"Why Did You Doubt?"
Matthew 14: 22 — 33
The text just prior to our current reading describes the feeding of the 5000 men plus any women and children present. We are not told why, by Matthew, but as soon as the feeding of the crowd was accomplished, our Lord and his disciples left the scene.
Some Notes On the Text
Immediately after the feeding of the 5000, Jesus ordered (constrained) his disciples to get into the boat and go on ahead of him to the other side of the bay, while he dismissed the crowd. The disciples were not exactly enthusiastic about this, but nevertheless they complied with the Lord's very firm and determined direction.
In verse 13 of the chapter, when our Lord heard of the senseless and brutal execution of his cousin John the Baptist, he withdrew immediately to "a desert place apart": not a desert as we think of, but a place of natural solitude and peacefulness where he could be at one with nature and with God.
All that was shattered by the advance party of admirers who were desperate for his support and blessings, which they valued so much. Our Lord did not hesitate for a moment to put aside his own need so that he could serve theirs. As we know, he gave them much more than they could ever have hoped for.
With the opportunity now presenting itself again, after he had dismissed the crowd, Jesus went up into the hills by himself to pray. Always at this point, the great commentaries on the Gospels pause for a moment to acknowledge the example of our Lord retreating for prayer.
In passing, we could recall that for 2000 years the traditions of retreating to special places for more intense prayer, and the practice of praying not only during the day, but also rising during the silence of the night, have been maintained by some Christians. The challenge to us in the rapid secularisation of our culture is to restore this ancient and profoundly spiritual heritage before it collapses altogether and vanishes in a sea of moral decline.
We paused momentarily to focus on the way our Lord teaches his spiritual path, sometimes by oral instruction, sometimes by example. Now we pick up the events of this exciting account. Verse 23 merges into verse 24 as follows:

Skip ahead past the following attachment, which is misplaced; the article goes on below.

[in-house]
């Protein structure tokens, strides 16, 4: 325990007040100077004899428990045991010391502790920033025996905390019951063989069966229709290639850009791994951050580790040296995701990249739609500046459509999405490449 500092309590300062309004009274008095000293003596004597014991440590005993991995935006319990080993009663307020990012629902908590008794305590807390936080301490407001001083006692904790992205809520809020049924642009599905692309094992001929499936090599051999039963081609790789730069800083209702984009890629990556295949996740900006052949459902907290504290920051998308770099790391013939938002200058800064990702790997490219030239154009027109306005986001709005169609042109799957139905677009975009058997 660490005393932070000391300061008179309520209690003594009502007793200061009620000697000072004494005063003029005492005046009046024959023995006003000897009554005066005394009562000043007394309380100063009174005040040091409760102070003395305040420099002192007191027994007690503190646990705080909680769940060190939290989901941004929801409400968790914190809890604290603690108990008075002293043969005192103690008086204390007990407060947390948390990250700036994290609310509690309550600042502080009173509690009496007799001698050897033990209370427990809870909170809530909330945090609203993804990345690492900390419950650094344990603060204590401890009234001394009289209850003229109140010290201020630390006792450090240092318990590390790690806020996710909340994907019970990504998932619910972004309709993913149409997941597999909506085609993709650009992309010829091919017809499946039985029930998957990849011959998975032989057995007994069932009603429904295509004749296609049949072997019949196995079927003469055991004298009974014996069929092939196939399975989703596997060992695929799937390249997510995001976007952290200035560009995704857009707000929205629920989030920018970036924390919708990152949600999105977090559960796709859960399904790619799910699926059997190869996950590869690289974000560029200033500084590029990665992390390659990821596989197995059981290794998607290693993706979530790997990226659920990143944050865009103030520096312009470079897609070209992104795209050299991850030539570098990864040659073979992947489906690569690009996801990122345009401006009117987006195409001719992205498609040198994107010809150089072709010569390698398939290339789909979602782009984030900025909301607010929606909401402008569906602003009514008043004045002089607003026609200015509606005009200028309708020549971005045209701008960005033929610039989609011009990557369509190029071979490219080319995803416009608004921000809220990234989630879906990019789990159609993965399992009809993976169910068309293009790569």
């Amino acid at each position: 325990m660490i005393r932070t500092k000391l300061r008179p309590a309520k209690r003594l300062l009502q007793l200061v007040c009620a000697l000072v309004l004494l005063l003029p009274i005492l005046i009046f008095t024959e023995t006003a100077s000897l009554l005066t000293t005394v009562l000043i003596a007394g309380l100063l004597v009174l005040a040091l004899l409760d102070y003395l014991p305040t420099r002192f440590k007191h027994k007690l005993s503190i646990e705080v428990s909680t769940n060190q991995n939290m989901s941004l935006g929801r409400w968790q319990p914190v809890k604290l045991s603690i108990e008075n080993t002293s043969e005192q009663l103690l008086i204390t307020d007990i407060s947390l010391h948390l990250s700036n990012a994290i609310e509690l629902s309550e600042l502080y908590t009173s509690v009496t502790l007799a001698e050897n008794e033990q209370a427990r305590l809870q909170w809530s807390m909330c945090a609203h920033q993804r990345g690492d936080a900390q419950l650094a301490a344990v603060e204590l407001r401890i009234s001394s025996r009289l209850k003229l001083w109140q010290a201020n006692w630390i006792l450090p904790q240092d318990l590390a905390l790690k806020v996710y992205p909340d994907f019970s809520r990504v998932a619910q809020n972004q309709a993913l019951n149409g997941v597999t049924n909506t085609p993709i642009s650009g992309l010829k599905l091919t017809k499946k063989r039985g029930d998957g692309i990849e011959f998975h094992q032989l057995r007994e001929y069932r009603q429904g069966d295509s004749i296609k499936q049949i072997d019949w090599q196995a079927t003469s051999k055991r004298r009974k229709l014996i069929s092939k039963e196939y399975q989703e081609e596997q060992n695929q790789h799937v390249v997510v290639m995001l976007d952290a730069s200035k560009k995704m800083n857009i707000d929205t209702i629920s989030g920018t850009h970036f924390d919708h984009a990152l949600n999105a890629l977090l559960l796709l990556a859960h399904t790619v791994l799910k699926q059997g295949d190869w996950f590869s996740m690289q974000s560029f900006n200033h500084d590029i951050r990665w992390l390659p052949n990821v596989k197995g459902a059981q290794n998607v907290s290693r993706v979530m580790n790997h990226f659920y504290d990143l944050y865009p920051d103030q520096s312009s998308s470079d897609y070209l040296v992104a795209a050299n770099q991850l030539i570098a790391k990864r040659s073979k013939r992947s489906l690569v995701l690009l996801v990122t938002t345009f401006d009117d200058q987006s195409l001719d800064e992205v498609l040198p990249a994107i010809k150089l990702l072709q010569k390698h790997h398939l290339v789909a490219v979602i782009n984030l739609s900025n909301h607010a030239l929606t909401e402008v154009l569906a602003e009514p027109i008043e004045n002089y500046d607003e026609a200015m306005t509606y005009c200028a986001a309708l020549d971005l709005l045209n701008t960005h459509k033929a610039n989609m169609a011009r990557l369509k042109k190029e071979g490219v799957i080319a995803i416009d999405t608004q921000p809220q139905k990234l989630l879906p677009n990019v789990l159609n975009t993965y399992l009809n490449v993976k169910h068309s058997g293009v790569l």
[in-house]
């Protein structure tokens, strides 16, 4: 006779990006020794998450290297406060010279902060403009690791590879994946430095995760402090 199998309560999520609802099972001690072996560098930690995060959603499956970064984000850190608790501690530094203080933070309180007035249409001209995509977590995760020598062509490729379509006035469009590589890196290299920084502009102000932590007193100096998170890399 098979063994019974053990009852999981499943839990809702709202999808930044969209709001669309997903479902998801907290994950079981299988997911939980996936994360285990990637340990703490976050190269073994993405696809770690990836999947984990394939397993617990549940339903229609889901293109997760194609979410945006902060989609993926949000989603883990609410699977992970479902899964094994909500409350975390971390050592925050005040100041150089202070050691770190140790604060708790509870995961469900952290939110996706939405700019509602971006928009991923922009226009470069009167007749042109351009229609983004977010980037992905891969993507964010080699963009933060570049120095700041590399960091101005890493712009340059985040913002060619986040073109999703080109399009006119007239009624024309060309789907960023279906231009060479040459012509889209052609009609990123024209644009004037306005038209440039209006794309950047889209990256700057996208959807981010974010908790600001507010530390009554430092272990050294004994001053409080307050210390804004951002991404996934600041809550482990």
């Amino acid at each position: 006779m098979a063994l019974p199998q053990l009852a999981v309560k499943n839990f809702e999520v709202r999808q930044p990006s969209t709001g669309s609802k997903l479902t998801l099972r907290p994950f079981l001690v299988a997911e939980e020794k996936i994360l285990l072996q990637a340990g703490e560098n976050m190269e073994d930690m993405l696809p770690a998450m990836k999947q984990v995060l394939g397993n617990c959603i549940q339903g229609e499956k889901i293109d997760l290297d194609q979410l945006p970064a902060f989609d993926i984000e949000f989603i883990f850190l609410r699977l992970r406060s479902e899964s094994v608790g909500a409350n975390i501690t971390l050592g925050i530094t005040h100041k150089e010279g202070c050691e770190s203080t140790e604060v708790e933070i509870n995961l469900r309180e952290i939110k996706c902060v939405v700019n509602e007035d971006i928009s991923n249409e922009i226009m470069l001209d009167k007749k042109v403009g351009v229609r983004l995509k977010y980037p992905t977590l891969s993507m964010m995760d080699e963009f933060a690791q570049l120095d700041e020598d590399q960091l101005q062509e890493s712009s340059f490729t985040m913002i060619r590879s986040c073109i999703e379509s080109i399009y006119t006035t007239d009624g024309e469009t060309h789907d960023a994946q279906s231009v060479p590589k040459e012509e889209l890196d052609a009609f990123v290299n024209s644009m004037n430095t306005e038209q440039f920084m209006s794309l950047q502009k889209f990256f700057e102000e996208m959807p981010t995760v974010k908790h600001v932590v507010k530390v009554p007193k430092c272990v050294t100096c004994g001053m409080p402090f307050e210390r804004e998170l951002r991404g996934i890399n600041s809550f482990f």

Verse 23b and 24
"When evening came, he was there alone, but the boat was already a considerable distance from land, buffeted by the waves because the wind was against it."
Remember, in verse 15, "when it was evening", the disciples approached Jesus out of concern for the crowd who had been so attentive they forgot to make provision for evening meals. That "evening" was in Jewish culture, the "first evening", the turn of the sun, the late afternoon, the onset of evening. In this text, the "second evening" arrives. This is the period of twilight merging into night.
Again, to acknowledge our Christian culture, it is appropriate to recall that Christians from the very first days upheld the Biblical division of time based on the first five verses of Genesis. The Church has always maintained the practice of beginning each new day from the "first evening", the onset of evening. Evening prayer (sometimes called Vespers) traditionally takes place between the onset of evening and sunset. We note that this was often as on this occasion, the time Jesus retreated for solitude and prayer.
Verses 25 and 26
During the fourth watch of the night, between 3 a.m. and 6 a.m., Jesus went out to them, walking on the lake. The disciples were hardened labourers who despite the unrelenting wind, and though very tired, were quite confident about riding out the storm. But at the sight of our Lord, they actually screamed out in terror, thinking he was a ghost!